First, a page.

Critique of Psychoanalytic Reason: Studies in Lacanian Theory and Practice by Dany Nobus will be released in late March in the UK, and early April in the US, and is the latest in the CFAR Library collection. In nine interrelated chapters, Nobus highlights both the flaws and the strengths of Lacan’s ideas in areas of investigation that are as crucial as they are contentious, within as well as outside psychoanalysis. As ever, Nobus promises a sharp critique of frequently-espoused parts of Lacan’s theoretical and clinical edifice, drawing on unpublished archival documents and other source materials in a discussion of controversial areas such as money, organisational failure, the variable-length session, and male chauvinism.

Coming up next month will be The Marx Through Lacan Vocabulary: A Compass for Libidinal and Political Economies. An alphabetically ordered compendium of Marxist concepts read from a Lacanian perspective, its 26 chapters have been assembled by a team of largely Latin American Lacano-Marxists to help demonstrate the links between Lacanian and leftist thought, and the political application of psychoanalysis. Its chapters range from Alienation and Automation to Uneasiness and Value. It will be released in early April by Routledge.

Looking further ahead in the year, Lacan on Depression and Melancholia, edited by Derek Hook and Stijn Vanheule, featuring contributions from Leon S. Brenner, Joachim Cauwe, Patricia Gherovici, Russell Grigg, Derek Hook, Darian Leader, Geneviève Morel, Thomas Svolos, Stephanie Swales, Stijn Vanheule and Jamieson Webster, is forthcoming from Routledge. A release date has yet to be set, but a preview of the table of contents can be found here.

Turning to events, LOCUS (the Lacanian Orientation Center for the United States), has announced Virtual Course on ‘The Other Lacan: From Symptom to Sinthome‘, beginning 22nd March and running every Tuesday till 7th June. The course will be delivered by Juan Felipe Arango, Alicia Arenas, Nancy Gillespie, Liliana Kruszel, Cyrus Saint Amand Poliakoff, Karina Tenenbaum (Members of the World Association of Psychoanalysis).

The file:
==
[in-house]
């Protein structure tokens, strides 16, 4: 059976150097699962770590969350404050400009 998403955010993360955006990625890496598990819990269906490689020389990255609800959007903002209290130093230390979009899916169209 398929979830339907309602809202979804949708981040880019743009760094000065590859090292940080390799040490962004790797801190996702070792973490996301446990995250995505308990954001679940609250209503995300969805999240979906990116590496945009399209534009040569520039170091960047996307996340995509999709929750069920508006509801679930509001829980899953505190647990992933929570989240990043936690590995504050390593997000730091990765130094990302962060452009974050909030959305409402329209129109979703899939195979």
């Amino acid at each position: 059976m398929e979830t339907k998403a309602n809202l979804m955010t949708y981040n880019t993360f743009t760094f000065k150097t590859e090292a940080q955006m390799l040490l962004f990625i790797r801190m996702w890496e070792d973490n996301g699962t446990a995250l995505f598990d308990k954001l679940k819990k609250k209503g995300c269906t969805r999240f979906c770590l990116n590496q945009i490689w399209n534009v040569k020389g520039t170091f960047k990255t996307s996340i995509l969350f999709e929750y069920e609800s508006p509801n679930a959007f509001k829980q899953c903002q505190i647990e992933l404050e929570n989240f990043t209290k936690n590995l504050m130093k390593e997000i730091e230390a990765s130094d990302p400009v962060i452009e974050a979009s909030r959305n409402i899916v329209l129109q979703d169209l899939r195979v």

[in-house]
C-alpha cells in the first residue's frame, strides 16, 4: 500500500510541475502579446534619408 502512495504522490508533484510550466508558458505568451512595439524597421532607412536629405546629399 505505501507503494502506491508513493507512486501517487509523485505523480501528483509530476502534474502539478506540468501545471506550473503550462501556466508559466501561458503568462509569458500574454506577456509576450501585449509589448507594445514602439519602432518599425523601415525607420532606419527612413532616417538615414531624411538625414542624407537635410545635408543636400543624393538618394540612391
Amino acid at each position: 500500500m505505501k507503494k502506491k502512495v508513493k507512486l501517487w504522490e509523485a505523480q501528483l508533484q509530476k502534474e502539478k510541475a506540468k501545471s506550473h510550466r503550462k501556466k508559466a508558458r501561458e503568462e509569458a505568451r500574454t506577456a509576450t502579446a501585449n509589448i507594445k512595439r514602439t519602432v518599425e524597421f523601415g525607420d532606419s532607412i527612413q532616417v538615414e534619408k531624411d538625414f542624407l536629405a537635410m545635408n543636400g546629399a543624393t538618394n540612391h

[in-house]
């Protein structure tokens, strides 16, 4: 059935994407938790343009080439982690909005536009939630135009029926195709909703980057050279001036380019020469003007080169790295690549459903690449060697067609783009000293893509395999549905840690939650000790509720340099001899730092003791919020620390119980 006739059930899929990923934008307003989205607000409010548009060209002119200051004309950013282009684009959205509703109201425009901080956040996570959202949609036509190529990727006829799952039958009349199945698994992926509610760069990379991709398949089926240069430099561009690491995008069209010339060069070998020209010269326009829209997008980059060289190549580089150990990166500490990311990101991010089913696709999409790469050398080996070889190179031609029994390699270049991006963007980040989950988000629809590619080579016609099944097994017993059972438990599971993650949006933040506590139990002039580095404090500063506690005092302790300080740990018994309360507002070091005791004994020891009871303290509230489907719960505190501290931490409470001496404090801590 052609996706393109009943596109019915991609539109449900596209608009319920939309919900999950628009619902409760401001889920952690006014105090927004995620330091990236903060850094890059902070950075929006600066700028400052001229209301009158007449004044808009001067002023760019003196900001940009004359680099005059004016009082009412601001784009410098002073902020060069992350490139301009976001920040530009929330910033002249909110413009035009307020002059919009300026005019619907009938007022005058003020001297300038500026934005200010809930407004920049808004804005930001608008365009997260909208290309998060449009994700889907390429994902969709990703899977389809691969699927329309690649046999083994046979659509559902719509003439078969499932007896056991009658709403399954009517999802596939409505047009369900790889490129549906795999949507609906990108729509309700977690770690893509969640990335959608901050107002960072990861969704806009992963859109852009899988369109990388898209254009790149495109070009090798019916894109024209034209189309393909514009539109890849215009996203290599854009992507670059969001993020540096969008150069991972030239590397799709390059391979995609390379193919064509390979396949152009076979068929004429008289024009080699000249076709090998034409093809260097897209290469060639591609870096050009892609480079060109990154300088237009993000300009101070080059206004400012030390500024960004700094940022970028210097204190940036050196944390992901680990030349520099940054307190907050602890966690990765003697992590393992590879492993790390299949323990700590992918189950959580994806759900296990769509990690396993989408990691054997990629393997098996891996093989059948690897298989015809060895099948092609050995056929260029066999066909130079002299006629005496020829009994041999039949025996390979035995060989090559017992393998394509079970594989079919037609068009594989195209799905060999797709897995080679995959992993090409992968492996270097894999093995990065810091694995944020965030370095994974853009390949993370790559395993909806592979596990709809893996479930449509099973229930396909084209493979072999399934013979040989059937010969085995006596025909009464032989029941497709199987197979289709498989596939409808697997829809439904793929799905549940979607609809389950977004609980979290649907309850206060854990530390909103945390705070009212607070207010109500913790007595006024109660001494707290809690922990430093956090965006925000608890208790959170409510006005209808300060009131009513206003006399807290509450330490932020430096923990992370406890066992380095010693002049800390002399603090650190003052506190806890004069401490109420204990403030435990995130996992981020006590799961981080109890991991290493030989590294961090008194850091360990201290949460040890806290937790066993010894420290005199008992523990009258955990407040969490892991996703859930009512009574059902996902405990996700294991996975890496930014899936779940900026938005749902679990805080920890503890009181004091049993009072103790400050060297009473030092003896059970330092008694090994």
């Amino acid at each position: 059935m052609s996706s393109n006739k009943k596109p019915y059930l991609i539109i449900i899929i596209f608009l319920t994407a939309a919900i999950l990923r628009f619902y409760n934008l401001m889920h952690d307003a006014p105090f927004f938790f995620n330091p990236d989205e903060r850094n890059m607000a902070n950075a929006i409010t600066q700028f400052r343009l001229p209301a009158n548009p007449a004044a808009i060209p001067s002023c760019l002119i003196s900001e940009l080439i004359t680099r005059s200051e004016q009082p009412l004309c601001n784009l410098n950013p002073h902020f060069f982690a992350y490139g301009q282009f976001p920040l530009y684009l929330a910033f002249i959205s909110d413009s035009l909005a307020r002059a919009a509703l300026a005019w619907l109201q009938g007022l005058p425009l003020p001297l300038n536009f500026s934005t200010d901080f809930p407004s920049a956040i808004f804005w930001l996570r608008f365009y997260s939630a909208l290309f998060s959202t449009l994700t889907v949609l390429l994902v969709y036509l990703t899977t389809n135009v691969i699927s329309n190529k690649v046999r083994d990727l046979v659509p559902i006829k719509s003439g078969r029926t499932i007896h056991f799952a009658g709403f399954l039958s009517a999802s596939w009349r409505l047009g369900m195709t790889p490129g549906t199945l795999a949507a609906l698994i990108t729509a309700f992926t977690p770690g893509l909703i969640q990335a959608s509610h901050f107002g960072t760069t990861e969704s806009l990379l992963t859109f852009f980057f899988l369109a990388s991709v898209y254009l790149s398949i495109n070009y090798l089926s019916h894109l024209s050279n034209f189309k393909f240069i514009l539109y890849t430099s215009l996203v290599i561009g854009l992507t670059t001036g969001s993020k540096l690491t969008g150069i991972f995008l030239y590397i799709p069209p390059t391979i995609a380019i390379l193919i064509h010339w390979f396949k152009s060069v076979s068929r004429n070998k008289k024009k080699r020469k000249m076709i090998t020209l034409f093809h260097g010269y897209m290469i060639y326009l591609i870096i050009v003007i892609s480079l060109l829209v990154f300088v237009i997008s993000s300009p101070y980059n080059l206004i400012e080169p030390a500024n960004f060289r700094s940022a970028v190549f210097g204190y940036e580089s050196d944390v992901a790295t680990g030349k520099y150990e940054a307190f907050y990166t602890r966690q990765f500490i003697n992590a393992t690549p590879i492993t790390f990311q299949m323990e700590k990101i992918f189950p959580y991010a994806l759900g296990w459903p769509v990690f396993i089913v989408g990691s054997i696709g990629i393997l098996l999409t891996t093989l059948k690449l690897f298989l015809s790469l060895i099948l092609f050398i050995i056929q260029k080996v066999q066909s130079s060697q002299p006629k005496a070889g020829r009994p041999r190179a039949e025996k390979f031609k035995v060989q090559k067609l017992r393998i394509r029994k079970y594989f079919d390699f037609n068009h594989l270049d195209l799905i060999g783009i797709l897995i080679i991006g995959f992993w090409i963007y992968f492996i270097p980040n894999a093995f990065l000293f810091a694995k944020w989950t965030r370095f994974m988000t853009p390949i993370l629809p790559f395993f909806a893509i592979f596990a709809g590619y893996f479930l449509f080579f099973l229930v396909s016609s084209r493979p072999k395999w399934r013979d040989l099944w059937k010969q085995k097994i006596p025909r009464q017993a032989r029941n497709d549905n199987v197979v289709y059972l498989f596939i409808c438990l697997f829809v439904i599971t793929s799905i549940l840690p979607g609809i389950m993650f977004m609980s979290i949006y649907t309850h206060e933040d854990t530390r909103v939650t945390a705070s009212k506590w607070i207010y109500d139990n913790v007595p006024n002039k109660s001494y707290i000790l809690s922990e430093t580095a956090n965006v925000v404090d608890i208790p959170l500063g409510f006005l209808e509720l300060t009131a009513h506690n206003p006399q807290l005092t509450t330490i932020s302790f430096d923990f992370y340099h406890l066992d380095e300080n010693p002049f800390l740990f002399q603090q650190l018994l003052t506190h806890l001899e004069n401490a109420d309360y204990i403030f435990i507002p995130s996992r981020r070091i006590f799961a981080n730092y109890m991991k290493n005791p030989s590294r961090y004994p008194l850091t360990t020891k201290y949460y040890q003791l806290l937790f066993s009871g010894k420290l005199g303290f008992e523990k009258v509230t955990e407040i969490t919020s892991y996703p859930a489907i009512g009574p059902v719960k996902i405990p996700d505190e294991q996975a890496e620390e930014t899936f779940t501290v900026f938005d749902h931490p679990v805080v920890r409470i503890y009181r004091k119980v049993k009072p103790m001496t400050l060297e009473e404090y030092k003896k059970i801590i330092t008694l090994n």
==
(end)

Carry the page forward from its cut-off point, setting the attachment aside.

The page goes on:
On Thurs 24th March Samuel McCormick will continue his six-part presentation of Lacan’s Seminar X, Anxiety, which runs until 18th May. For details and to register see EventBrite here.

On Weds 30th March the Freud Museum London is hosting a special online lecture with Professor Wu Guanjun discussing ‘The ‘Entanglement’ Between Lacanian Psychoanalysis and Chinese Thought’. Coinciding with the Museum’s major new exhibition Freud and China, it will discuss Lacan’s interest – most prominent during the late 1960s and early 1970s – in the Daodejing and Mencius’ philosophy, and the special ties connecting Lacanian psychoanalysis to Chinese thought. All registrants to the webinar will receive access to the recording 24hrs after the event, which will be available to catch up for 1 month thereafter. Prof. Wu Guanjun is author of 2014’s The Great Dragon Fantasy: A Lacanian Analysis Of Contemporary Chinese Thought.